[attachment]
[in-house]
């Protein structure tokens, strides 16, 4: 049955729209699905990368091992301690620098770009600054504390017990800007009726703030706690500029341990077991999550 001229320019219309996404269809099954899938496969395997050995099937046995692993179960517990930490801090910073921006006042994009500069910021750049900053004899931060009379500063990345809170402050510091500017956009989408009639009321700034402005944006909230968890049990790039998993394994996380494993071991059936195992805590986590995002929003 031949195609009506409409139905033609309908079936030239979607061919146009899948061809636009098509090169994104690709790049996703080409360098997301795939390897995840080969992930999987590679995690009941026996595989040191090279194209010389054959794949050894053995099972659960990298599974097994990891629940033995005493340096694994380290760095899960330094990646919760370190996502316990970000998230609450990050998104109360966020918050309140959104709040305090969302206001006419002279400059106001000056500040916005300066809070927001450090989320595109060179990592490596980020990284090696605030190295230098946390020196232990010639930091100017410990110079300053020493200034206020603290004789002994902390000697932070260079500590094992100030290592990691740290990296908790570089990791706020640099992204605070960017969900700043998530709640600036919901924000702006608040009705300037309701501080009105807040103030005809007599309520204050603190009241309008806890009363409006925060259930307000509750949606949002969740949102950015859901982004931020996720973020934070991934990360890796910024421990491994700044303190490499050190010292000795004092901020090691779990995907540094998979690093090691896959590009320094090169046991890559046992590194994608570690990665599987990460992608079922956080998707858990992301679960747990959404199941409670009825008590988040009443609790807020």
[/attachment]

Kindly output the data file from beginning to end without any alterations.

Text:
[in-house]
């Protein structure tokens, strides 16, 4: 049955729209699905990368091992301690620098770009600054504390017990800007009726703030706690500029341990077991999550 001229320019219309996404269809099954899938496969395997050995099937046995692993179960517990930490801090910073921006006042994009500069910021750049900053004899931060009379500063990345809170402050510091500017956009989408009639009321700034402005944006909230968890049990790039998993394994996380494993071991059936195992805590986590995002929003 031949195609009506409409139905033609309908079936030239979607061919146009899948061809636009098509090169994104690709790049996703080409360098997301795939390897995840080969992930999987590679995690009941026996595989040191090279194209010389054959794949050894053995099972659960990298599974097994990891629940033995005493340096694994380290760095899960330094990646919760370190996502316990970000998230609450990050998104109360966020918050309140959104709040305090969302206001006419002279400059106001000056500040916005300066809070927001450090989320595109060179990592490596980020990284090696605030190295230098946390020196232990010639930091100017410990110079300053020493200034206020603290004789002994902390000697932070260079500590094992100030290592990691740290990296908790570089990791706020640099992204605070960017969900700043998530709640600036919901924000702006608040009705300037309701501080009105807040103030005809007599309520204050603190009241309008806890009363409006925060259930307000509750949606949002969740949102950015859901982004931020996720973020934070991934990360890796910024421990491994700044303190490499050190010292000795004092901020090691779990995907540094998979690093090691896959590009320094090169046991890559046992590194994608570690990665599987990460992608079922956080998707858990992301679960747990959404199941409670009825008590988040009443609790807020």